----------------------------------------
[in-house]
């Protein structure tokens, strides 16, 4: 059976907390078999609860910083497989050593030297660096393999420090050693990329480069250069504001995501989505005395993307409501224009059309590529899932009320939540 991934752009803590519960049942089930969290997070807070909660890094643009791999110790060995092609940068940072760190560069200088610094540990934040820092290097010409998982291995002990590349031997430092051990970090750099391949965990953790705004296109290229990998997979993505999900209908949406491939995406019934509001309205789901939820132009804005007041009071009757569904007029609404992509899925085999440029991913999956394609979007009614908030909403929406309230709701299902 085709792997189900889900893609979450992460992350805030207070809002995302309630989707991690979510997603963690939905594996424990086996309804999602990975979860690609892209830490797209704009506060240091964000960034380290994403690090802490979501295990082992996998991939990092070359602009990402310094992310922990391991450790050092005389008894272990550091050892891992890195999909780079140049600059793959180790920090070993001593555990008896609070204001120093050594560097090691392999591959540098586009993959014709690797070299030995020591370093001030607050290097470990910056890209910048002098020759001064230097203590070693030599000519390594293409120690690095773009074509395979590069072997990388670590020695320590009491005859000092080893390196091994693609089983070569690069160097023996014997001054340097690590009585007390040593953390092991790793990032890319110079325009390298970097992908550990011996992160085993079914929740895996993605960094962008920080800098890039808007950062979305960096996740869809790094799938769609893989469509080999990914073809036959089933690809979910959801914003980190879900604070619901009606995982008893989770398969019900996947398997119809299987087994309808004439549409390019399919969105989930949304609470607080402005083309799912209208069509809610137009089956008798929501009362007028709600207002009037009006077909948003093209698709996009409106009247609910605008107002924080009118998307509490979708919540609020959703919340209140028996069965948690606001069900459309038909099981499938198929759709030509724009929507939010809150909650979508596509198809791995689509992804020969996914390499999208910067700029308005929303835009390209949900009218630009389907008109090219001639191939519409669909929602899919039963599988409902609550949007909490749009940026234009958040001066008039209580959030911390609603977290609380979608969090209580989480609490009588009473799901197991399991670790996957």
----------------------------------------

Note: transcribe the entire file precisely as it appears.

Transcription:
[in-house]
């Protein structure tokens, strides 16, 4: 059976907390078999609860910083497989050593030297660096393999420090050693990329480069250069504001995501989505005395993307409501224009059309590529899932009320939540 991934752009803590519960049942089930969290997070807070909660890094643009791999110790060995092609940068940072760190560069200088610094540990934040820092290097010409998982291995002990590349031997430092051990970090750099391949965990953790705004296109290229990998997979993505999900209908949406491939995406019934509001309205789901939820132009804005007041009071009757569904007029609404992509899925085999440029991913999956394609979007009614908030909403929406309230709701299902 085709792997189900889900893609979450992460992350805030207070809002995302309630989707991690979510997603963690939905594996424990086996309804999602990975979860690609892209830490797209704009506060240091964000960034380290994403690090802490979501295990082992996998991939990092070359602009990402310094992310922990391991450790050092005389008894272990550091050892891992890195999909780079140049600059793959180790920090070993001593555990008896609070204001120093050594560097090691392999591959540098586009993959014709690797070299030995020591370093001030607050290097470990910056890209910048002098020759001064230097203590070693030599000519390594293409120690690095773009074509395979590069072997990388670590020695320590009491005859000092080893390196091994693609089983070569690069160097023996014997001054340097690590009585007390040593953390092991790793990032890319110079325009390298970097992908550990011996992160085993079914929740895996993605960094962008920080800098890039808007950062979305960096996740869809790094799938769609893989469509080999990914073809036959089933690809979910959801914003980190879900604070619901009606995982008893989770398969019900996947398997119809299987087994309808004439549409390019399919969105989930949304609470607080402005083309799912209208069509809610137009089956008798929501009362007028709600207002009037009006077909948003093209698709996009409106009247609910605008107002924080009118998307509490979708919540609020959703919340209140028996069965948690606001069900459309038909099981499938198929759709030509724009929507939010809150909650979508596509198809791995689509992804020969996914390499999208910067700029308005929303835009390209949900009218630009389907008109090219001639191939519409669909929602899919039963599988409902609550949007909490749009940026234009958040001066008039209580959030911390609603977290609380979608969090209580989480609490009588009473799901197991399991670790996957």